Looks like we’ll be using the very awesome and powerful Ableton Live in conjunction with Max/MSP. To that end we’ve been trying to create midi-mappings in Live. This post about control mappings should be damn helpful.
I’ve been dabbling with ableton control surface scripts about one year ago (some people may have seen the FCB1010 control surface script: http://bl0rg.net/~manuel/fcb1010-mappings/ , which I don’t really have the time to support at the moment). Btw I have a new version of the mappings, but they’re not really documented, but if you’re a bit into programming you may be able to get the mappings from the consts.py file: http://bl0rg.net/~manuel/FCB1010-mappings.zip . In the following, I assume you know how to use remote control surface mappings inside ableton (the whole Midi Devices Input Output thingie)
Lesson 1: Making a sound. PDF file here. Video here.
Lesson 2: Making a chord and a sub-patch. PDF file here. Video here.
Lesson 3: Arpeggiating a note. PDF file here. Video here.
Lesson 4: Select object: Decision making. PDF file here. Video here.
Lesson 5: Basic Max Math. PDF file here. Video here.
Lesson 6: Metro and Counter objects. PDF file here. Video here.
The only problem is that you can’t actually hear the notes she’s playing due to limitations in the screencast software. I recommend them anyway.
The musical interval between two notes depends on the ratio of their frequencies. An octave is a ratio of 2:1 and, in equal temperament comprises 12 equal semitones, which therefore have a ratio of 21/12. By convention, A4 is set at 440 Hz. These data were used to calculate the table below, which gives the frequency of any standard keyboard note or MIDI note number. To convert from any frequency to pitch (i.e. to the nearest note and how far it is out of tune, go to the frequency to note converter.
I knew to look for this scale after watching this basic Max Tutorial.
I found an external Max object from Maxobjects
List all the files of a certain type in a certain folder
Folder can fill a menu object with the names of files in a folder. You can specify the folder as an argument or by sending a symbol with the name in it. The forward-slash character / is used as a path delineator. An initial slash at the beginning of a path indicates the boot volume. The Max application folder is referred to by using period-slash (e.g.: “./max-help”). On Windows a path may be preceded by a drive letter (e.g.: “C:/Documents/joe/Desktop/phase_vocoder.pat”).
Sounds handy to me.
PureData (Pd)is an open-source equivalent to Max/MSP. loadbang is a German/English book on Pd.
Pd was initiated by American software engineer Miller Puckette, who previous co-developed the well known and similarly structured software Max/Msp. Pd is not commercial software; i.e., it was not developed by a corporation and is not for sale. Instead, it is “open source”: its source code is not the (patented) property of a corporation, but is rather freely available to all. One drawback to this is that a detailed operating manual for users who lack programming experience has not existed until now. In contrast to a corporation— which has a monetary interest in ensuring that first-time users can easily operate new software—the open source movement lacks such a driving force to make itself accessible. This book is an attempt to fill that gap.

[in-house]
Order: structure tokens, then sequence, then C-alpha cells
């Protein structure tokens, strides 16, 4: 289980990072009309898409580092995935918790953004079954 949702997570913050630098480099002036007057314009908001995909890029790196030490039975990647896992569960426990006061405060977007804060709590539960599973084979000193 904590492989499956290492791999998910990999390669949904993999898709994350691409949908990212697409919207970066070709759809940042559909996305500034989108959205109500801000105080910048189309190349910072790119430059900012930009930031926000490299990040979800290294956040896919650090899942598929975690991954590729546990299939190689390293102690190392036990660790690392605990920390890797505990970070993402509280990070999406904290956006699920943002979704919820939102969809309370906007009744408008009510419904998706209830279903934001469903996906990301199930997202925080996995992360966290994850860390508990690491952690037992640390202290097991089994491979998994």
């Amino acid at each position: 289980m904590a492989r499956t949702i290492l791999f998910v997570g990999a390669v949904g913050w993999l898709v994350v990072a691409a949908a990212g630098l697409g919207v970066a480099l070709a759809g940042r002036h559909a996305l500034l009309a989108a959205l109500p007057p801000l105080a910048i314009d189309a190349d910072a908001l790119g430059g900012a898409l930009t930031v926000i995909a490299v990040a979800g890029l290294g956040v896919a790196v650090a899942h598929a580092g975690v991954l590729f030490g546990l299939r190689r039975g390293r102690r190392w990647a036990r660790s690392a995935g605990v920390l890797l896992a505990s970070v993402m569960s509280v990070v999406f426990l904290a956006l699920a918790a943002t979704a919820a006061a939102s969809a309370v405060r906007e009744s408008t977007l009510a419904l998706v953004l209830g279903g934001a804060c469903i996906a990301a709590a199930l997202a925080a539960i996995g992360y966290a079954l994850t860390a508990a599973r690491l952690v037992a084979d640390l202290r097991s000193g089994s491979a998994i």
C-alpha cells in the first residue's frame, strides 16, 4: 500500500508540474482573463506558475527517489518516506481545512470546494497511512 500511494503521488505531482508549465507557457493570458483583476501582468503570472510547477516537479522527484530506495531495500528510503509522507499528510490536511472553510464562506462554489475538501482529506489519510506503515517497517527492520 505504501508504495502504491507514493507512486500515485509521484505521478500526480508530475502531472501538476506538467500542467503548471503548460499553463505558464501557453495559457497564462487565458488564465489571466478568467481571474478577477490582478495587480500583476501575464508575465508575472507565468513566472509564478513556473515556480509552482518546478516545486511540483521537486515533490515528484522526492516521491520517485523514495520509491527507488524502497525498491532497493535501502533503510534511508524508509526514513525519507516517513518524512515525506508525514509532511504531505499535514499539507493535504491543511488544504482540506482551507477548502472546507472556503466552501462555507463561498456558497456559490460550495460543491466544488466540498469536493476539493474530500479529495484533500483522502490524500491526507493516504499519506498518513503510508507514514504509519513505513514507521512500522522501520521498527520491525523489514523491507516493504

This tutorial is designed for self-study, principally for composers. It begins with explanations of basic programming and acoustic principles then gradually builds up to the most advanced electronic music processing techniques. The book’s teaching approach is focused primarily on hearing, which we consider a faster and more enjoyable way to absorb new concepts than through abstract formulas.
You can read the tutorial online at http://www.pd-tutorial.com/
In my initial scan of Maxobjects I found Lobjects. It’s a library of Max objects that support number manipulation (like absolute value, count, and repeat). It looks very powerful. Lobjects was very kindly created by Peter Elsea of University of Santa Cruz. As someone who is just getting started I can appreciate why Peter was inspired to create this library:
The Lobjects were born in a composition class. I was teaching the students how to use probability in Max algorithms. The table object works well for this, and I told my students to convert the list of possible notes to a table. Someone raised his hand and asked “how?” The resulting explanation took about 5 minutes and used up all of the rather small white board. I realized during this experience that it is difficult to use Max to teach general issues because we keep getting distracted by trivia.
The point of the Lobjects is to provide a set of high level abstractions that are powerful and obvious- obvious meaning that when you look at a patch and see something like Ladd, you understand it’s something to do with adding lists. By looking at the rest of the patch, you probably can figure out how, even without using the help file.
I just found the Max Objects Database. It’s an online repository of add-on libraries and objects for Max/MSP, Jitter, and Pure Data. It looks like an amazing, searchable resource. I wish that you could leave comments and ratings on objects and libraries so that people could share their experiences. Almost as handy would be download and page popularity. I’ll share any libraries or objects I find.